9. Soltysiak,Z. 1996. Age-related changes in the brain of an Indian elephant. Zmiany starcze w mozgowiu slonia indyjskiego. Zycie-Weterynaryjne 71:(9):309-311
    Ref Type: Journal Ref ID: 1778 Language: Polish
    Keywords: anatomy and physiology/Asian/geriatrics/nervous system


  10. Van Aswegen,G., Van Noorden,S., Kotze,S.H., de Vos,V., and Schoeman,J.H. 1996. The intestine and endocrine pancreas of the African elephant: a histological, immunocytochemical and immunofluorescence study. Onderstepoort Journal of Veterinary Research 63:335-340
    Ref Type: Journal Ref ID: 2627 Language: English
    Keywords: African/anatomy and physiology/gastrointestinal/nervous system
    Abstract: Histological, immunocytochemical and immunofluorescence methods were employed to study the intestine and endocrine pancreas of the elephant. The histological findings were in line with those in monogastric animals. In the mucosa of intestine, endocrine cells were immunoreactive to somatostatin, gastrin, CCK, GIP, secretin, motilin, glucagon and NPY. Nerve cells immunoreactive to somatostatin, substance P, VIP, PHI, NPY, bombesin and CGRP were detected. No immunoreactivity to neurotensin was observed. Islets of the pancreas had insulin cells in their cores and glucagon and somatostatin cells in their mantles. The antisera employed failed to demonstrate PP cells in the pancreas, but NPY-immunoreactive cells were present.


  11. Kramer,B. and Hattingh,J. 1995. The neuromuscular junction in the African elephant Loxodonta africana and African buffalo Syncerus caffer. South African Journal of Wildlife Research 25:(1):p14, 3p, 2bw
    Ref Type: Journal Ref ID: 2509 Language: English
    Keywords: African/anatomy and physiology/anesthesia/drugs/nervous system/other animal/respiratory
    Abstract: Differences in the physiological response to the drug succinyldicholine occur between the African elephant Loxodonta africana and African buffalo Syncerus caffer, irrespective of the route of administration of the drug. The response in elephants has suggested the presence of unique acetylcholine receptors in their respiratory muscles. In this paper the first observations of the neuromuscular junction in the African elephant and African buffalo are reported. While the basic structure of the junction was found to be typically mammalian in both species, differences were found in the morphology of the postjunctional area where these receptors reside. Elucidation of the structure and function of this junction in these animals is important in the selection of drugs that act as neuromuscular blockers.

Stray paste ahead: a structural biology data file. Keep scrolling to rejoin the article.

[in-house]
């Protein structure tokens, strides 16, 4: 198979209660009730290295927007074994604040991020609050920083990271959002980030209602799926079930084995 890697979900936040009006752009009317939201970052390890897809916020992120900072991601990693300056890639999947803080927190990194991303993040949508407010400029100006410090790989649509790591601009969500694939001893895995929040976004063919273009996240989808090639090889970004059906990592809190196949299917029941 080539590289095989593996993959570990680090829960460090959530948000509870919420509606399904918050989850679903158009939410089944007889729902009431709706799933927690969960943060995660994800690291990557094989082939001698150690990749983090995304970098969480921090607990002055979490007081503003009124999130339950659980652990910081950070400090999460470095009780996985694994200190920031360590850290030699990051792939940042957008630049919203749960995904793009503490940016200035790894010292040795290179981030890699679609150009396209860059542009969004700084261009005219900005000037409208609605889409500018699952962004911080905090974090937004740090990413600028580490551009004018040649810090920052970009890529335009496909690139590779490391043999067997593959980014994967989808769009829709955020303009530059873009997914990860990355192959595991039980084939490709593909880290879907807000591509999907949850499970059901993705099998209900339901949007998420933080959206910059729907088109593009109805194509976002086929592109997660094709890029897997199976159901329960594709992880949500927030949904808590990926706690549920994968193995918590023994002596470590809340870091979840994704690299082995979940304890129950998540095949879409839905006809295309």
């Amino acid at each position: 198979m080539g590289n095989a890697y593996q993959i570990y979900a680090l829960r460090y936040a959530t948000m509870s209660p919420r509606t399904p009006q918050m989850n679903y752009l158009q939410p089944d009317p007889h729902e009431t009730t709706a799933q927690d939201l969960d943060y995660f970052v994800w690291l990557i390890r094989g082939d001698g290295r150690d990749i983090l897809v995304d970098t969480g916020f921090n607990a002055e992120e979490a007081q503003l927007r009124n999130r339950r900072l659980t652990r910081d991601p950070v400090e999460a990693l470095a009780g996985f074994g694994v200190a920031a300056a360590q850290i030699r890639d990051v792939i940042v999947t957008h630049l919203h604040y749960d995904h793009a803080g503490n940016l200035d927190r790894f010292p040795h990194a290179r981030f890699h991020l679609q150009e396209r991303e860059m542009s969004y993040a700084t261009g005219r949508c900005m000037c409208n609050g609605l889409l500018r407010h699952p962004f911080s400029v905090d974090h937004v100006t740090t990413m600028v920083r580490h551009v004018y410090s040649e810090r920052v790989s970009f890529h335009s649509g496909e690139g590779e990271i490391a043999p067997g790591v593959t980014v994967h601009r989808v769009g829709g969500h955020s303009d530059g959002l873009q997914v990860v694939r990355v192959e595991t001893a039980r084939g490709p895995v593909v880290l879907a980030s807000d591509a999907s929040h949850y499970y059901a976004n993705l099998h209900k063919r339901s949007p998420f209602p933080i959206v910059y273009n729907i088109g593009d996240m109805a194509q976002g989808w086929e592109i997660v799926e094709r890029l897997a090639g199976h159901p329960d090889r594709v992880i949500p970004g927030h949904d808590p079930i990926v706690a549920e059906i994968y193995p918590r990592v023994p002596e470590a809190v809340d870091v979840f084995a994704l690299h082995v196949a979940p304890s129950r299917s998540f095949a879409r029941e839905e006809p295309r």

12. Ringo,J.L., Doty,R.W., Demeter,S., and Simard,P.Y. 1994. Time is of the essence: a conjecture that hemispheric specialization arises from interhemispheric conduction delay. Cereb Cortex 4:(4):331-343
    Ref Type: Journal Ref ID: 2025 Language: English
    Keywords: anatomy and physiology/human/nervous system/other animal
    Abstract: Tomasch (1954) and Aboitiz et al. (1992) found the majority of the fibers of the human corpus callosum are under 1 micron in diameter. Electron microscopic studies of Swadlow et al. (1980) and the detailed study of LaMantia and Rakic (1990a) on macaques show the average size of the myelinated callosal axons also to be less than 1 micron. In man, the average-sized myelinated fiber interconnecting the temporal lobes would have a one-way, interhemispheric delay of over 25 msec. Thus, finely detailed, time-critical neuronal computations (i.e., tasks that strain the capacity of the callosum and hence could not be handled by just the larger fibers) would be performed more quickly via shorter and faster intrahemispheric circuits. While one transit across the commissural system might yield tolerable delays, multiple passes as in a system involving "setting" would seem prohibitively slow. We suggest that these temporal limits will be avoided if the neural apparatus necessary to perform each high-resolution, time-critical task is gathered in one hemisphere. If the, presumably overlapping, neural assemblies needed to handle overlapping tasks are clustered together, this would lead to hemispheric specialization. The prediction follows that the large brains of mammals such as elephants and cetaceans will also manifest a high degree of hemispheric specialization.


  13. Anderson,W.I., Cummings,J.F., Steinberg,H., De-Lahunta,A., and King,J.M. 1993. Subclinical lumbar polyradiculopathy, polyneuritis and ganglionitis in aged wild and exotic mammalians. Journal of Comparative Pathology 109:(1):89-91
    Ref Type: Journal Ref ID: 1843 Language: English
    Keywords: Asian/geriatrics/nervous system/other animal/pathology/free-ranging